Robert Bly writes that it is clear to men that the images of adult manhood given by popular culture are worn out, that a man can no longer depend on them. Iron John searches for a new vision of what a man is or could be, drawing on psychology, anthropology, mythology, folklore and legend. Robert Bly looks at the importance of the Wild Man ...
Robert Bly writes that it is clear to men that the images of adult manhood given by popular culture are worn out, that a man can no longer depend on them. Iron John searches for a new vision of what a man is or could be, drawing on psychology, anthropology, mythology, folklore and legend. Robert Bly looks at the importance of the Wild Man (reminiscent of the Wild Woman in Women Who Run With the Wolves), who he compares to a Zen priest, a shaman or a woodman. 'This book needs to be read, I believe, not as a dry work of scholarship to be judged coolly by the mind, but as the work of a poet struggling to convey an emotional experience and lead us to what he has found within himself' Guardian. 'Eclectic and unclassifiable. Iron John is a work whose mentors are the prophetic poets and crazies, William Blake and Walt Whitman' Sydney Morning Herald 'Important, timely, and powerful' New York Times.
Very Good in Very Good dust jacket. 0201517205. Gift inscription on inside front end paper. Minor shelf wear. Back end paper may not have been glued to the back cover because it is seperated at the hinge.; Sewn binding. Cloth over boards. With dust jacket. DJ in protective Brodart wrapper. Other then noted pages clean, and tight.; 1 x 9.3 x 6.5 Inches; 268 pages; This may or may not be signed by the author. There is an inscription on the front end paper that is signed "Bob" dated 6/6/9. Not knowing if the author signed books as Bob I can not in good mind list this as signed by author.
Fine book in a fine dust jacket. 268 pages. Signed by Author(s) First Edition. Fables for men. Landmark book, reprinted many times. Fine in fine dustjacket with small closed tear and crease to rear panel. Signed by Bly.
Good in fair jkt. jacket. Inscribed "to President Clinton, with best wishes" and signed by author on title page, 268 pages, notes, cream paper and maroon cloth over boards, color illustrated dustjacket in protective mylar cover. Lower corners of rear board lightly bumped, cream boards lightly soiled, contents fine; jacket edgeworn, lightly rubbed, spine ends and flap fold edges chipped. Brick and mortar bookshop since 1975!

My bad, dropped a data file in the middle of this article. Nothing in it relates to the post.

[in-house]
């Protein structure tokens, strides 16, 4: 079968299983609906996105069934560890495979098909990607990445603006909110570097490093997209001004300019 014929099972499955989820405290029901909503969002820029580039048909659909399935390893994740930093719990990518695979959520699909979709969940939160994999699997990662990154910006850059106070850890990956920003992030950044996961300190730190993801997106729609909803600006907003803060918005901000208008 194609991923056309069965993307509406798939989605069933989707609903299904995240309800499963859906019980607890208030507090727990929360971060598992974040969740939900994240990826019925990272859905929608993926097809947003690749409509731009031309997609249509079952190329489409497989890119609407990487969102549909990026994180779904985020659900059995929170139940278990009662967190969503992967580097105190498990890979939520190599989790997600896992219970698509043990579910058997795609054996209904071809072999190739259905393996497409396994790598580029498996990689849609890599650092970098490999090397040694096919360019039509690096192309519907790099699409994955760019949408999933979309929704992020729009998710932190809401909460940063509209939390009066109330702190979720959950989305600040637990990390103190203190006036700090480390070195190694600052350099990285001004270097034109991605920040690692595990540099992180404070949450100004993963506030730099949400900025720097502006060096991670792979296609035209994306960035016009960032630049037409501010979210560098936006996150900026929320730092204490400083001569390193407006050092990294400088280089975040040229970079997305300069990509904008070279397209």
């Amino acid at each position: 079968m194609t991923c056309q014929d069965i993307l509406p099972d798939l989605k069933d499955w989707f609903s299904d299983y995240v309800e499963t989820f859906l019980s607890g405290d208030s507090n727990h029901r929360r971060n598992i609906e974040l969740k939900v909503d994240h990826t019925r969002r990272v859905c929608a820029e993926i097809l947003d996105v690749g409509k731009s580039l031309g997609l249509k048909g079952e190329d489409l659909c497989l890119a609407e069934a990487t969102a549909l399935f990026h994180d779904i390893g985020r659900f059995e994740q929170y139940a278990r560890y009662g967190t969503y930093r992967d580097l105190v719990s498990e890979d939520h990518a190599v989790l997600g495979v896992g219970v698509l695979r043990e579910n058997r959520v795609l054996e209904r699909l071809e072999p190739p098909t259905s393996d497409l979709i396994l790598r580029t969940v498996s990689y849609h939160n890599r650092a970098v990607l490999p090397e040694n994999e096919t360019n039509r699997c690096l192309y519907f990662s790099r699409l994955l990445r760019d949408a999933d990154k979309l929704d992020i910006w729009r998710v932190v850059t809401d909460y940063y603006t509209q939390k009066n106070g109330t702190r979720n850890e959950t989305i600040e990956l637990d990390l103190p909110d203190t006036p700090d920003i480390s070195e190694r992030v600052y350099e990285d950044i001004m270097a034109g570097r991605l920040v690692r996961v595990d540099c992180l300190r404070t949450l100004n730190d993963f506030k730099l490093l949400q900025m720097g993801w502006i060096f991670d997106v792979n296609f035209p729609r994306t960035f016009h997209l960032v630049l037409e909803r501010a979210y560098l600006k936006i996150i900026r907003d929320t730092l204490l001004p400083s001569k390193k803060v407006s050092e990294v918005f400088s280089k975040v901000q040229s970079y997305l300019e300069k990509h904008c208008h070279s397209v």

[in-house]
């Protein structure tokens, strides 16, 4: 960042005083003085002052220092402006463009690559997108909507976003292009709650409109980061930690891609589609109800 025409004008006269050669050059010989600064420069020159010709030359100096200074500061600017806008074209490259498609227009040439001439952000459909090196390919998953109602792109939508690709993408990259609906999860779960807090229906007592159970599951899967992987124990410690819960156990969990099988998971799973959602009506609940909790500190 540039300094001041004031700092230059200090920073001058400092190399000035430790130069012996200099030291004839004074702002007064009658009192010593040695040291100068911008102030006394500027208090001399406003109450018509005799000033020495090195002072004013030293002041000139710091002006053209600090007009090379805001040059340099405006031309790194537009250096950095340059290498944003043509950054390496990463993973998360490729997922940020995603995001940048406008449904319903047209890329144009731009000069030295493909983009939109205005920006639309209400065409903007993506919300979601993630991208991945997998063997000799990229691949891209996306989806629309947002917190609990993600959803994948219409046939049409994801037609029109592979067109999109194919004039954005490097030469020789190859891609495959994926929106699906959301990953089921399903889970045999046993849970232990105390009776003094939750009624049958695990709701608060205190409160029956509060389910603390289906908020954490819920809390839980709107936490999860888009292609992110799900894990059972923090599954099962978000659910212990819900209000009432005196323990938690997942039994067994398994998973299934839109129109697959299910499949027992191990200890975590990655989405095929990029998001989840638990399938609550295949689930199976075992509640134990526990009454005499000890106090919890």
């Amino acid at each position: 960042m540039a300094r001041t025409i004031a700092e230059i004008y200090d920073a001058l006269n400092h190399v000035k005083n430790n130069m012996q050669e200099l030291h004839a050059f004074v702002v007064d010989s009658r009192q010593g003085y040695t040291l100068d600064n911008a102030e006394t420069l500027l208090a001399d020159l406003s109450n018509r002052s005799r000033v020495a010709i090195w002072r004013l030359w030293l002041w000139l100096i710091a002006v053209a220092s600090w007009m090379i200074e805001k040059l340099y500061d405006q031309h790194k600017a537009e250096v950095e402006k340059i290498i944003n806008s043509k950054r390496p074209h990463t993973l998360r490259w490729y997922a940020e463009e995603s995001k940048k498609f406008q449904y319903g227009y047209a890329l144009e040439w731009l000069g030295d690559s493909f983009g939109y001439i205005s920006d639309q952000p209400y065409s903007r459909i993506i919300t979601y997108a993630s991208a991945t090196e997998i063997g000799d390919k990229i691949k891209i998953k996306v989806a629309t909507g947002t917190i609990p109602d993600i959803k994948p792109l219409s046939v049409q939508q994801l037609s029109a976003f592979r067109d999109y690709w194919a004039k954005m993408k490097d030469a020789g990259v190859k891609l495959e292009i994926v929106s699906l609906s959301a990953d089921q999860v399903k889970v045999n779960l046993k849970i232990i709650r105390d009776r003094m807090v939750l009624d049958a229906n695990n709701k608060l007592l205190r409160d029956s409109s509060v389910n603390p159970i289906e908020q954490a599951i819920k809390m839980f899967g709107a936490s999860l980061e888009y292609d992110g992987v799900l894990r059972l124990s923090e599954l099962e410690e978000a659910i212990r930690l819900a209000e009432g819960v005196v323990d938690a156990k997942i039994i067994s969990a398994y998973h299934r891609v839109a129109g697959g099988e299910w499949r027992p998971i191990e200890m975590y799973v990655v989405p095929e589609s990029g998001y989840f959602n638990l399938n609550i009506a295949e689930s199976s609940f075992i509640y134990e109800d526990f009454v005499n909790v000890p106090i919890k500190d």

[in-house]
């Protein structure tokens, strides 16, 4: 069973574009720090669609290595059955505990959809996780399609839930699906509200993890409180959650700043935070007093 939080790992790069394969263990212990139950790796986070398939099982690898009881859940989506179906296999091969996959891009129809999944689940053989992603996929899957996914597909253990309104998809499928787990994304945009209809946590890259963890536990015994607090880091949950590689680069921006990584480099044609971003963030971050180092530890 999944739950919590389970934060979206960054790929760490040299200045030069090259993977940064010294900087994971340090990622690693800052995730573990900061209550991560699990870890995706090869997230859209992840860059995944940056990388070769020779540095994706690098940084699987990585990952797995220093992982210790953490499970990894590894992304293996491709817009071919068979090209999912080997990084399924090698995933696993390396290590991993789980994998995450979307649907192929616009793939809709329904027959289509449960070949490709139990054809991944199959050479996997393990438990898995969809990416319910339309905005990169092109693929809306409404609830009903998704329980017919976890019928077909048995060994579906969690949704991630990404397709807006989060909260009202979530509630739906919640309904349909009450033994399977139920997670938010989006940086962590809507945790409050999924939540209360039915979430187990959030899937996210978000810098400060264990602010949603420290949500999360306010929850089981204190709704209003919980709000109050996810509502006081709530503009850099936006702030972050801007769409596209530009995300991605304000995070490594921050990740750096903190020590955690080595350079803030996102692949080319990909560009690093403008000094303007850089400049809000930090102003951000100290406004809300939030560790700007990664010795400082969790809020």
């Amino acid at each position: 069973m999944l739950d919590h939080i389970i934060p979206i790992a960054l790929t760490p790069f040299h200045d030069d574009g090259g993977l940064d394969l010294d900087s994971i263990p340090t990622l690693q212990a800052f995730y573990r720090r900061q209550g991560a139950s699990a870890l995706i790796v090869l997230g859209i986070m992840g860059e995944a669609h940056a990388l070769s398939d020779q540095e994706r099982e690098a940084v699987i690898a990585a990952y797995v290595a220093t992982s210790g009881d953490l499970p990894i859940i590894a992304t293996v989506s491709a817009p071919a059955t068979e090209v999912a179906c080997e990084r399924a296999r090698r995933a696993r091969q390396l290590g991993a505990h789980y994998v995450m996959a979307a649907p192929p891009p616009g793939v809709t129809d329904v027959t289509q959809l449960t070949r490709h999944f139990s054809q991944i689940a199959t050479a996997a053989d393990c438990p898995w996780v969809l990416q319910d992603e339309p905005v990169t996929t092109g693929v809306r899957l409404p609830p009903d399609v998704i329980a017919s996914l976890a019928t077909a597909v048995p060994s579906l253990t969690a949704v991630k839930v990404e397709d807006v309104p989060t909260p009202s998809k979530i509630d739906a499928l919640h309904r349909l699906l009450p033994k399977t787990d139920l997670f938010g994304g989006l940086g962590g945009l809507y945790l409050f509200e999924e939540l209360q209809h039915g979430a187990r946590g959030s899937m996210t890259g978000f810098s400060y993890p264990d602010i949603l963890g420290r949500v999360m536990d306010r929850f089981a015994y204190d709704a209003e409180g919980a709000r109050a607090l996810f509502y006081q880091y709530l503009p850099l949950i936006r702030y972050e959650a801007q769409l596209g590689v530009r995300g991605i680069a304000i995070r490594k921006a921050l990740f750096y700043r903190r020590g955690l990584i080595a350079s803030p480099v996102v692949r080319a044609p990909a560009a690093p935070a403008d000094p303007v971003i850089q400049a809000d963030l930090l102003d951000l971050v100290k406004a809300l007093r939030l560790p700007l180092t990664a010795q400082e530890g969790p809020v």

I found IRON JOHN very readable from the very beginning. I even read parts aloud to some women acquaintances and they almost "howled" in agreement. It's a great conversation starter for opening up "male" topics that are traditionally ackward.
Nov 26, 2007
Not my cup of tea
I belong to a book club of mostly women and this was a recent pick. I was very much looking forward to reading this "classic" . I even purchased a rare hardcover through Alibris assuming I would want a nice copy for my library. While it was obviously well thought out and researched, I felt it could have benefited greatly by an editor. I must strongly disagree with the other reviewer and warn potential readers that it is poorly written. In my opion, Mr. Bly often failed to reach his point. There were times where he seemed to drift in his writing. Many times I would become lost, wondering what he was talking about. I feel it would be helpful to any reader to first become familiar with arch-types as they are used greatly and I was not familiar with these and confused by references. Oddly, all the women appreciated the insights into the men of thier lives, I the lone man of the group wanted a bit more.
Aug 16, 2007
Best of Breed
Iron John is simply the best book about masculinity ever written. I first read this book as a 20 year old and have returned to it many times. It is a book that will grow with the man. It is rare to find a book that is ?pro? something without being ?anti? something else. Bly does not fall into the trap of pitting men against women. He talks about masculinity without degrading femininity, he simply avoids the topic and refers the reader to research femininity on his or her own. The style of the writing is very easy to follow. It comes off as neither too simple nor too academic. The allegories are easy to follow, the personal stories are relevant to the topic, and the author?s conclusions are reasonable. I would recommend this book for any man of any age. But I especially recommend this book to mother?s raising son?s without fathers.
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